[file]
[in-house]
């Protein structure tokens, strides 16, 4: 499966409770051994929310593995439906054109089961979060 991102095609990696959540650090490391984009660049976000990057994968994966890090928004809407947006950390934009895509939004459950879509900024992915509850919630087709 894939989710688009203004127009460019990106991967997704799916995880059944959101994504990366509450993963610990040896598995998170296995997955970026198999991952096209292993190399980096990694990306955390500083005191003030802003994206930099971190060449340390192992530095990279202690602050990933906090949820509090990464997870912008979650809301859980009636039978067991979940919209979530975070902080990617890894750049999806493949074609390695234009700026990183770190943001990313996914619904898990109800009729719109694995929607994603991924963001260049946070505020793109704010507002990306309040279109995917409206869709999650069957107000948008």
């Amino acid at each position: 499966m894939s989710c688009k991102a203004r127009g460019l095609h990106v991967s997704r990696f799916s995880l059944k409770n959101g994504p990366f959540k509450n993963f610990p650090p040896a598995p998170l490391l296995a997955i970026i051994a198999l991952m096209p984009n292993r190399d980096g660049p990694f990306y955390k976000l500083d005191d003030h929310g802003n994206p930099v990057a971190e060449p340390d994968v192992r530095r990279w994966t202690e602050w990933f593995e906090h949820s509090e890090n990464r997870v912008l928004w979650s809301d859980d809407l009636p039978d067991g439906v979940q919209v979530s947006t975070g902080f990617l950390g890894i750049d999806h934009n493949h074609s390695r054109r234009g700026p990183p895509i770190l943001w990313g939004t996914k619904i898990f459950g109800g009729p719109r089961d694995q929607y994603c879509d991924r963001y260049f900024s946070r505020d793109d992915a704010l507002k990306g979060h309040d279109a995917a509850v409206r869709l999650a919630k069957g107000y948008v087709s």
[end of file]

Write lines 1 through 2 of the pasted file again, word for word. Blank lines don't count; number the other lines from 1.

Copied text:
[in-house]
């Protein structure tokens, strides 16, 4: 499966409770051994929310593995439906054109089961979060 991102095609990696959540650090490391984009660049976000990057994968994966890090928004809407947006950390934009895509939004459950879509900024992915509850919630087709 894939989710688009203004127009460019990106991967997704799916995880059944959101994504990366509450993963610990040896598995998170296995997955970026198999991952096209292993190399980096990694990306955390500083005191003030802003994206930099971190060449340390192992530095990279202690602050990933906090949820509090990464997870912008979650809301859980009636039978067991979940919209979530975070902080990617890894750049999806493949074609390695234009700026990183770190943001990313996914619904898990109800009729719109694995929607994603991924963001260049946070505020793109704010507002990306309040279109995917409206869709999650069957107000948008």